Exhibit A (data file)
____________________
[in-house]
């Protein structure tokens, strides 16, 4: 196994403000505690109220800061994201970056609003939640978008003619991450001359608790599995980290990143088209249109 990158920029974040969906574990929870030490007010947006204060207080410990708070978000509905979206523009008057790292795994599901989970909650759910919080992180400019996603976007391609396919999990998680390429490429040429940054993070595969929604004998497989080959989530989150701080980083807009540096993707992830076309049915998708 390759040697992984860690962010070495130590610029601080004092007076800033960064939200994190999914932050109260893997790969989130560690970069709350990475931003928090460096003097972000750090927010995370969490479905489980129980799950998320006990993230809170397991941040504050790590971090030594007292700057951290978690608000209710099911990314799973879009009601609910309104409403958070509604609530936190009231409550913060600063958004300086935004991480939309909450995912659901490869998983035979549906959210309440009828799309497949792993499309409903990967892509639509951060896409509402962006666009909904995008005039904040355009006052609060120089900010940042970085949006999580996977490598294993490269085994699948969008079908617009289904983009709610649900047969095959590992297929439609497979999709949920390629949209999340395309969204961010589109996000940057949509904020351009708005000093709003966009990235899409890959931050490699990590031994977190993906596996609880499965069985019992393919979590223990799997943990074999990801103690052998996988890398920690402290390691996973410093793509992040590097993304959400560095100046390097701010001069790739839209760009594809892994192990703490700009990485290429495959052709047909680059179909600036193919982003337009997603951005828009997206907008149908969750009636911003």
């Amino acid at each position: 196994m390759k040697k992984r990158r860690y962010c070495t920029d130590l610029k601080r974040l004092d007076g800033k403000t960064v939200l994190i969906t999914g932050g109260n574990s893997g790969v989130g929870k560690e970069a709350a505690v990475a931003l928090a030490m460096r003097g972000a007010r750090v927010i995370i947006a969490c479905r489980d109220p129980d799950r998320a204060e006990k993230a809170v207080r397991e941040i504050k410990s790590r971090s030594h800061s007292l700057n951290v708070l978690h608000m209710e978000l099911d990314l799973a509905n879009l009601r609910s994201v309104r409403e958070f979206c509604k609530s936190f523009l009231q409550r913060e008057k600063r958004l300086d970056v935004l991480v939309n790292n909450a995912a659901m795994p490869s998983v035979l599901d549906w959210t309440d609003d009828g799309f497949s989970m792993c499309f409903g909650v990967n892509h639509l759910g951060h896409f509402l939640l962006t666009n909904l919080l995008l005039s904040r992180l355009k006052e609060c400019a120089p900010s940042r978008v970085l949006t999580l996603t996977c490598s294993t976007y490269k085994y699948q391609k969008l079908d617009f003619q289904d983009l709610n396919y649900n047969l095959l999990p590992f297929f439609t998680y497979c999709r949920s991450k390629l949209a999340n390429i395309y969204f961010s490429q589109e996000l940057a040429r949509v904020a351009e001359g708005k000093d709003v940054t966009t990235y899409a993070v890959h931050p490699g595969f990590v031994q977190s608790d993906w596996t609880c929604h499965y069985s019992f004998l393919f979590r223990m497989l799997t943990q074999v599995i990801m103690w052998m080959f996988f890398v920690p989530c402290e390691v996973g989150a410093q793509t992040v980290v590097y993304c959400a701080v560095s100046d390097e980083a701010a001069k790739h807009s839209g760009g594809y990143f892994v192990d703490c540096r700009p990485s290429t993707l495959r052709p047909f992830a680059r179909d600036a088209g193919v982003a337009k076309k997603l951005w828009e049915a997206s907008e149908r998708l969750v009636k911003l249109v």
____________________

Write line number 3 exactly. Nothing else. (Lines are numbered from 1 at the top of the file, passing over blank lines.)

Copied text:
């Amino acid at each position: 196994m390759k040697k992984r990158r860690y962010c070495t920029d130590l610029k601080r974040l004092d007076g800033k403000t960064v939200l994190i969906t999914g932050g109260n574990s893997g790969v989130g929870k560690e970069a709350a505690v990475a931003l928090a030490m460096r003097g972000a007010r750090v927010i995370i947006a969490c479905r489980d109220p129980d799950r998320a204060e006990k993230a809170v207080r397991e941040i504050k410990s790590r971090s030594h800061s007292l700057n951290v708070l978690h608000m209710e978000l099911d990314l799973a509905n879009l009601r609910s994201v309104r409403e958070f979206c509604k609530s936190f523009l009231q409550r913060e008057k600063r958004l300086d970056v935004l991480v939309n790292n909450a995912a659901m795994p490869s998983v035979l599901d549906w959210t309440d609003d009828g799309f497949s989970m792993c499309f409903g909650v990967n892509h639509l759910g951060h896409f509402l939640l962006t666009n909904l919080l995008l005039s904040r992180l355009k006052e609060c400019a120089p900010s940042r978008v970085l949006t999580l996603t996977c490598s294993t976007y490269k085994y699948q391609k969008l079908d617009f003619q289904d983009l709610n396919y649900n047969l095959l999990p590992f297929f439609t998680y497979c999709r949920s991450k390629l949209a999340n390429i395309y969204f961010s490429q589109e996000l940057a040429r949509v904020a351009e001359g708005k000093d709003v940054t966009t990235y899409a993070v890959h931050p490699g595969f990590v031994q977190s608790d993906w596996t609880c929604h499965y069985s019992f004998l393919f979590r223990m497989l799997t943990q074999v599995i990801m103690w052998m080959f996988f890398v920690p989530c402290e390691v996973g989150a410093q793509t992040v980290v590097y993304c959400a701080v560095s100046d390097e980083a701010a001069k790739h807009s839209g760009g594809y990143f892994v192990d703490c540096r700009p990485s290429t993707l495959r052709p047909f992830a680059r179909d600036a088209g193919v982003a337009k076309k997603l951005w828009e049915a997206s907008e149908r998708l969750v009636k911003l249109v």